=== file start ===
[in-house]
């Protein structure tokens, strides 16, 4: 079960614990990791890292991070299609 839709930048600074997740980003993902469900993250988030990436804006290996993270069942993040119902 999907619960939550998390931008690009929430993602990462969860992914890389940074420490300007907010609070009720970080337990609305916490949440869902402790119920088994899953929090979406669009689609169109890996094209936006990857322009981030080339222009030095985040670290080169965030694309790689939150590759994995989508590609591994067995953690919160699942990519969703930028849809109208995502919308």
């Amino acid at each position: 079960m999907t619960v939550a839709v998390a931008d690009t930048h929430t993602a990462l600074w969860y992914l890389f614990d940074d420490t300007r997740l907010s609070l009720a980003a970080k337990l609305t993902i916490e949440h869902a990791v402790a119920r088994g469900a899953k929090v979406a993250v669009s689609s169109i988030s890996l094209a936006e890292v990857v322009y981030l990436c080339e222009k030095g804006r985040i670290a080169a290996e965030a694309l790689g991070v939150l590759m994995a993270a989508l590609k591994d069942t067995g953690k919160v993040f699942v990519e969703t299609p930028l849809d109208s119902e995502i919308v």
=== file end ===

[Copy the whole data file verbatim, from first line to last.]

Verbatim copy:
[in-house]
């Protein structure tokens, strides 16, 4: 079960614990990791890292991070299609 839709930048600074997740980003993902469900993250988030990436804006290996993270069942993040119902 999907619960939550998390931008690009929430993602990462969860992914890389940074420490300007907010609070009720970080337990609305916490949440869902402790119920088994899953929090979406669009689609169109890996094209936006990857322009981030080339222009030095985040670290080169965030694309790689939150590759994995989508590609591994067995953690919160699942990519969703930028849809109208995502919308």
């Amino acid at each position: 079960m999907t619960v939550a839709v998390a931008d690009t930048h929430t993602a990462l600074w969860y992914l890389f614990d940074d420490t300007r997740l907010s609070l009720a980003a970080k337990l609305t993902i916490e949440h869902a990791v402790a119920r088994g469900a899953k929090v979406a993250v669009s689609s169109i988030s890996l094209a936006e890292v990857v322009y981030l990436c080339e222009k030095g804006r985040i670290a080169a290996e965030a694309l790689g991070v939150l590759m994995a993270a989508l590609k591994d069942t067995g953690k919160v993040f699942v990519e969703t299609p930028l849809d109208s119902e995502i919308v």